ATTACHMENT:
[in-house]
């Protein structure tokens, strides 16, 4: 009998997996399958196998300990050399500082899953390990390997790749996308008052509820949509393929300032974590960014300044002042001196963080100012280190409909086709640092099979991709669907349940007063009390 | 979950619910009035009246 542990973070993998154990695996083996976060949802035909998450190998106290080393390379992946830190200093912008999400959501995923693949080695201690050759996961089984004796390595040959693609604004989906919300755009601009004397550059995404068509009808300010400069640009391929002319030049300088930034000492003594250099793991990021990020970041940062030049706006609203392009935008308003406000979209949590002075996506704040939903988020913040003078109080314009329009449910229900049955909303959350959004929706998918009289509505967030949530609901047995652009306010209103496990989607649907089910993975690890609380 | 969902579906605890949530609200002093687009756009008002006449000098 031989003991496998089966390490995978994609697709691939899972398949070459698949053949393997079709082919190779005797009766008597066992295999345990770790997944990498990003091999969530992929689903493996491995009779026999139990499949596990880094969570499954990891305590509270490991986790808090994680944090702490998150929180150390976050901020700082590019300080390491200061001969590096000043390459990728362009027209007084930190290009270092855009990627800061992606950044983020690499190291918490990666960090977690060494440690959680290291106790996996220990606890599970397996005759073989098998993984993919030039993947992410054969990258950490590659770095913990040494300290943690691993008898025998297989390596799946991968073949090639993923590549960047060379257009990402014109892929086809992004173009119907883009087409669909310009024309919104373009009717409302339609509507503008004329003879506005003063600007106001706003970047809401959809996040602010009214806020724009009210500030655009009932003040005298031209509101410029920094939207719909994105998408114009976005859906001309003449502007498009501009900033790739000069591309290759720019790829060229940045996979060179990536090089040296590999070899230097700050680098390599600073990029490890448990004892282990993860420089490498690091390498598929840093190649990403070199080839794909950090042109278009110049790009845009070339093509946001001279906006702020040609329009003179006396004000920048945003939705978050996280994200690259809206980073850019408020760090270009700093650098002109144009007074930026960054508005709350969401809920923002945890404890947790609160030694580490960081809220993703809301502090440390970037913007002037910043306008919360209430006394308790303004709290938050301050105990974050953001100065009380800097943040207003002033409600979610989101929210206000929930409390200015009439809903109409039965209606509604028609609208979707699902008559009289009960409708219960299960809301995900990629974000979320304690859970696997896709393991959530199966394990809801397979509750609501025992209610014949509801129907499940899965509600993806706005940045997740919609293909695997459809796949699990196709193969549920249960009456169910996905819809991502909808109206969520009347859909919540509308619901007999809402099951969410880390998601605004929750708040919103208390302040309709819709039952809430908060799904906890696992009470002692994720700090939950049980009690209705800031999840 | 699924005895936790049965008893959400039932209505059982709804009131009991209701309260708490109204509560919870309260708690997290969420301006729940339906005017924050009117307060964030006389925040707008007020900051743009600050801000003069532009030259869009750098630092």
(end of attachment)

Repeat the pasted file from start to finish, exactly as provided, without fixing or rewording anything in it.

[in-house]
């Protein structure tokens, strides 16, 4: 009998997996399958196998300990050399500082899953390990390997790749996308008052509820949509393929300032974590960014300044002042001196963080100012280190409909086709640092099979991709669907349940007063009390 | 979950619910009035009246 542990973070993998154990695996083996976060949802035909998450190998106290080393390379992946830190200093912008999400959501995923693949080695201690050759996961089984004796390595040959693609604004989906919300755009601009004397550059995404068509009808300010400069640009391929002319030049300088930034000492003594250099793991990021990020970041940062030049706006609203392009935008308003406000979209949590002075996506704040939903988020913040003078109080314009329009449910229900049955909303959350959004929706998918009289509505967030949530609901047995652009306010209103496990989607649907089910993975690890609380 | 969902579906605890949530609200002093687009756009008002006449000098 031989003991496998089966390490995978994609697709691939899972398949070459698949053949393997079709082919190779005797009766008597066992295999345990770790997944990498990003091999969530992929689903493996491995009779026999139990499949596990880094969570499954990891305590509270490991986790808090994680944090702490998150929180150390976050901020700082590019300080390491200061001969590096000043390459990728362009027209007084930190290009270092855009990627800061992606950044983020690499190291918490990666960090977690060494440690959680290291106790996996220990606890599970397996005759073989098998993984993919030039993947992410054969990258950490590659770095913990040494300290943690691993008898025998297989390596799946991968073949090639993923590549960047060379257009990402014109892929086809992004173009119907883009087409669909310009024309919104373009009717409302339609509507503008004329003879506005003063600007106001706003970047809401959809996040602010009214806020724009009210500030655009009932003040005298031209509101410029920094939207719909994105998408114009976005859906001309003449502007498009501009900033790739000069591309290759720019790829060229940045996979060179990536090089040296590999070899230097700050680098390599600073990029490890448990004892282990993860420089490498690091390498598929840093190649990403070199080839794909950090042109278009110049790009845009070339093509946001001279906006702020040609329009003179006396004000920048945003939705978050996280994200690259809206980073850019408020760090270009700093650098002109144009007074930026960054508005709350969401809920923002945890404890947790609160030694580490960081809220993703809301502090440390970037913007002037910043306008919360209430006394308790303004709290938050301050105990974050953001100065009380800097943040207003002033409600979610989101929210206000929930409390200015009439809903109409039965209606509604028609609208979707699902008559009289009960409708219960299960809301995900990629974000979320304690859970696997896709393991959530199966394990809801397979509750609501025992209610014949509801129907499940899965509600993806706005940045997740919609293909695997459809796949699990196709193969549920249960009456169910996905819809991502909808109206969520009347859909919540509308619901007999809402099951969410880390998601605004929750708040919103208390302040309709819709039952809430908060799904906890696992009470002692994720700090939950049980009690209705800031999840 | 699924005895936790049965008893959400039932209505059982709804009131009991209701309260708490109204509560919870309260708690997290969420301006729940339906005017924050009117307060964030006389925040707008007020900051743009600050801000003069532009030259869009750098630092």